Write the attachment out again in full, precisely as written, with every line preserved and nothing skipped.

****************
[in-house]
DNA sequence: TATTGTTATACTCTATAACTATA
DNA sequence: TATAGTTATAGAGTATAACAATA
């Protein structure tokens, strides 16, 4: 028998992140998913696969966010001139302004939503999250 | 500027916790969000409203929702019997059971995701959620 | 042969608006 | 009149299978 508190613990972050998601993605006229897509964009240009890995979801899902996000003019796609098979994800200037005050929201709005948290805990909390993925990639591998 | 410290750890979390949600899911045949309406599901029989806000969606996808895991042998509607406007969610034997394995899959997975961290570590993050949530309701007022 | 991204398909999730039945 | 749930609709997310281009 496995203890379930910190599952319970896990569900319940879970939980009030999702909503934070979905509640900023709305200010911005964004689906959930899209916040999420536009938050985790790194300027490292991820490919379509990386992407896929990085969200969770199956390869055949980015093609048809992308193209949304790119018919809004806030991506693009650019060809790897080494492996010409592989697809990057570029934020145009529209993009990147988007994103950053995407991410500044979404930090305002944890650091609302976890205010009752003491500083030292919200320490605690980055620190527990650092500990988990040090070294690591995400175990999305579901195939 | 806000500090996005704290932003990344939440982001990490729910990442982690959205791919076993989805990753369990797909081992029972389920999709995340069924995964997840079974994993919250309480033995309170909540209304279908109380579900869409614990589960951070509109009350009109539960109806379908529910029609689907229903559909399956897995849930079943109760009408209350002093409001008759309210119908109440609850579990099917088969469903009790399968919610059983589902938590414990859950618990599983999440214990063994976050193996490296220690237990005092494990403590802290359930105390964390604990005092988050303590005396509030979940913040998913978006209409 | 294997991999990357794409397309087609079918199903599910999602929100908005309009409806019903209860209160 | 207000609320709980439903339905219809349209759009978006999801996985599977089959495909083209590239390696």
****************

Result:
[in-house]
DNA sequence: TATTGTTATACTCTATAACTATA
DNA sequence: TATAGTTATAGAGTATAACAATA
């Protein structure tokens, strides 16, 4: 028998992140998913696969966010001139302004939503999250 | 500027916790969000409203929702019997059971995701959620 | 042969608006 | 009149299978 508190613990972050998601993605006229897509964009240009890995979801899902996000003019796609098979994800200037005050929201709005948290805990909390993925990639591998 | 410290750890979390949600899911045949309406599901029989806000969606996808895991042998509607406007969610034997394995899959997975961290570590993050949530309701007022 | 991204398909999730039945 | 749930609709997310281009 496995203890379930910190599952319970896990569900319940879970939980009030999702909503934070979905509640900023709305200010911005964004689906959930899209916040999420536009938050985790790194300027490292991820490919379509990386992407896929990085969200969770199956390869055949980015093609048809992308193209949304790119018919809004806030991506693009650019060809790897080494492996010409592989697809990057570029934020145009529209993009990147988007994103950053995407991410500044979404930090305002944890650091609302976890205010009752003491500083030292919200320490605690980055620190527990650092500990988990040090070294690591995400175990999305579901195939 | 806000500090996005704290932003990344939440982001990490729910990442982690959205791919076993989805990753369990797909081992029972389920999709995340069924995964997840079974994993919250309480033995309170909540209304279908109380579900869409614990589960951070509109009350009109539960109806379908529910029609689907229903559909399956897995849930079943109760009408209350002093409001008759309210119908109440609850579990099917088969469903009790399968919610059983589902938590414990859950618990599983999440214990063994976050193996490296220690237990005092494990403590802290359930105390964390604990005092988050303590005396509030979940913040998913978006209409 | 294997991999990357794409397309087609079918199903599910999602929100908005309009409806019903209860209160 | 207000609320709980439903339905219809349209759009978006999801996985599977089959495909083209590239390696």